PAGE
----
I’m hinting at the final problem, which is that this ostensibly meritocratic system increasingly selects from those with enough wealth and connections to first, understand the system, and second, prepare the right credentials to enter it–as I believe it also did in Imperial China.

And like all elites, they believe that they not only rule because they can, but because they should. Even many quite left-wing folks do not fundamentally question the idea that the world should be run by highly verbal people who test well and turn their work in on time. They may think that machine operators should have more power and money in the workplace, and salesmen and accountants should have less. But if they think there’s anything wrong with the balance of power in the system we all live under, it is that clever mandarins do not have enough power to bend that system to their will. For the good of everyone else, of course. Not that they spend much time with everyone else, but they have excellent imaginations.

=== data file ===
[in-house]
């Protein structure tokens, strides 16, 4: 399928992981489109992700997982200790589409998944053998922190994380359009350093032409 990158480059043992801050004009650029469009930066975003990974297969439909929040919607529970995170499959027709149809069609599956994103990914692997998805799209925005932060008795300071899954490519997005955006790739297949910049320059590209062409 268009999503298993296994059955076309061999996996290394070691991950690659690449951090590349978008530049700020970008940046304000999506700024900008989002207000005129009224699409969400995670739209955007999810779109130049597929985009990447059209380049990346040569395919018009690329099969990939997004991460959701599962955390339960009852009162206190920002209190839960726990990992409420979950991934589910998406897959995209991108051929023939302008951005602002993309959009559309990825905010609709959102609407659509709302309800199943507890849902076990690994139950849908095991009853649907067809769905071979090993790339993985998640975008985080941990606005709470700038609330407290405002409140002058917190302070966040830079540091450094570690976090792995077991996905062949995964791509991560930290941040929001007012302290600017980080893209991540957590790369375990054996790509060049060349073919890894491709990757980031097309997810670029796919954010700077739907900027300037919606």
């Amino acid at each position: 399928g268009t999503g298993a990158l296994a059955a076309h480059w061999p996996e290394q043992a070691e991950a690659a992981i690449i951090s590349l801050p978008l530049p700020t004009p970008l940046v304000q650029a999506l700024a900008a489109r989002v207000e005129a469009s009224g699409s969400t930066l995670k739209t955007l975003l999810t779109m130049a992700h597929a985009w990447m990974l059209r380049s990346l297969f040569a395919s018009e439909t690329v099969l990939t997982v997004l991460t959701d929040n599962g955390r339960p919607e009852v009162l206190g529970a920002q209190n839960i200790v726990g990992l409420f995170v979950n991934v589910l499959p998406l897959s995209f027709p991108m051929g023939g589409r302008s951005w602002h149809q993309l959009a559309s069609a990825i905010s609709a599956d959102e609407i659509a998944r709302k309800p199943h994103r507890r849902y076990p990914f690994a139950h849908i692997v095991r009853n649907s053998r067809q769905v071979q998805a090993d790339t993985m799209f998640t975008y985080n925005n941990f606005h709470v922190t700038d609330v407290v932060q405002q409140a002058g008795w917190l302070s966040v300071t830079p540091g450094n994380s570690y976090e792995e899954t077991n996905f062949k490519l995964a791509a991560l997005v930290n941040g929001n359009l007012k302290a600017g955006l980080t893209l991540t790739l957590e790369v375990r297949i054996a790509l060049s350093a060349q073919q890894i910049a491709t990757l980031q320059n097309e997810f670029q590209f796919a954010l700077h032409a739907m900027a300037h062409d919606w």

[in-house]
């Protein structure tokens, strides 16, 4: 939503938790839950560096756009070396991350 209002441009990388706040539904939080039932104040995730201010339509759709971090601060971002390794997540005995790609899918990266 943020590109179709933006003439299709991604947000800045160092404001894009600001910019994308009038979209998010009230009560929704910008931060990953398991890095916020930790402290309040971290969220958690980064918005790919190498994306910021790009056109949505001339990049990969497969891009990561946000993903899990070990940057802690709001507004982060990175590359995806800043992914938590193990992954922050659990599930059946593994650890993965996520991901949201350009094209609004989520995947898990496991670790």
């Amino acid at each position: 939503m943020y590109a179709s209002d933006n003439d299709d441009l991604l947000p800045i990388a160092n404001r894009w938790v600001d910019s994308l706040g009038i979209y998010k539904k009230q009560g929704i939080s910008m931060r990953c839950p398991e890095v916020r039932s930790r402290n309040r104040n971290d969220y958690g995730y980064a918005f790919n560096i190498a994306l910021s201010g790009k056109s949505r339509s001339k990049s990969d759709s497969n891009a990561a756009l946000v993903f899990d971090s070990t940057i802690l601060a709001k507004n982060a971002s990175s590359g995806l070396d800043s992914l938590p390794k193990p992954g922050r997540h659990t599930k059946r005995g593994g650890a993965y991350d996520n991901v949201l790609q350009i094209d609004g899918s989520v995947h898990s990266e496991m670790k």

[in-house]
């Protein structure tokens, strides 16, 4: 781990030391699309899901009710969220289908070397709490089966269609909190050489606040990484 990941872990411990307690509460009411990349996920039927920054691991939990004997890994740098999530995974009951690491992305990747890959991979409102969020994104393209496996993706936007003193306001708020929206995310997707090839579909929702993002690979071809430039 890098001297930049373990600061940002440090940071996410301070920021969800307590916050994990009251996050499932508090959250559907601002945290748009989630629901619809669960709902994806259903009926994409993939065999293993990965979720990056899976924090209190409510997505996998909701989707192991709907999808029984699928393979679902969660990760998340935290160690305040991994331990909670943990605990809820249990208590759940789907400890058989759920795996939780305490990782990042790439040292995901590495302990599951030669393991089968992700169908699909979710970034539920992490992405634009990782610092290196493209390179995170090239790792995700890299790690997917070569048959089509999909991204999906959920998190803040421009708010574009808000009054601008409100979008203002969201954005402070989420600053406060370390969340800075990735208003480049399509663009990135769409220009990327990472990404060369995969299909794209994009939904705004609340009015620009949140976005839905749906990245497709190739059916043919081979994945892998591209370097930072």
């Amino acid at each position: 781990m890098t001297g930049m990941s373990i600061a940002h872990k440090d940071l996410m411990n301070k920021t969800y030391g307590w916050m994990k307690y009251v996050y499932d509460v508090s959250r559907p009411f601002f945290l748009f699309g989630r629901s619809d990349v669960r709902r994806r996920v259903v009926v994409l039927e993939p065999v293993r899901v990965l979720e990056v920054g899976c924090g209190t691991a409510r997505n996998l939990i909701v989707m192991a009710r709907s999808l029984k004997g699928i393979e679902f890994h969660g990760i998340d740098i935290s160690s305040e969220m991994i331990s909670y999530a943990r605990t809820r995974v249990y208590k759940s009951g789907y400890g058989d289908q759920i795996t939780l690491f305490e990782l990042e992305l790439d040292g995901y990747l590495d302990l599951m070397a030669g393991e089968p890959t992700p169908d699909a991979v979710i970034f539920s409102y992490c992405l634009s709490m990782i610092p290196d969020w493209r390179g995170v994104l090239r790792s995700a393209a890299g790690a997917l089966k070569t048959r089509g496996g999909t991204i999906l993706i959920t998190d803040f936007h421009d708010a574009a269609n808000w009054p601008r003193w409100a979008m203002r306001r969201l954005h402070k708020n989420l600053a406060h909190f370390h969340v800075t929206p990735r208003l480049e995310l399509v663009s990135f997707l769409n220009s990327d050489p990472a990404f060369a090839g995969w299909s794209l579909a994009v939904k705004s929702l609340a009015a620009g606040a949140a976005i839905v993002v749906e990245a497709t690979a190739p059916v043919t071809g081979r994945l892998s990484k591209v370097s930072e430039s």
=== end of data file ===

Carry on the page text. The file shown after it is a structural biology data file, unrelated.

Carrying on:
As I say, the mandarins are in many senses deserving: they work very hard, and they are very smart. But there is one important thing they do not know, which is what it is like to be anyone except a mandarin. The first generation to come out of the postwar education revolution did; their parents frequently had quite banal jobs, possibly ones that left them with dirt under their fingernails after a day’s work. …

But the people entering journalism, or finance, or consulting, or any other “elite” profession, are increasingly the children of the children of those who rocketed to prosperity through the postwar education system. A window that opened is closing. The mandarins are pulling away from the rest of America.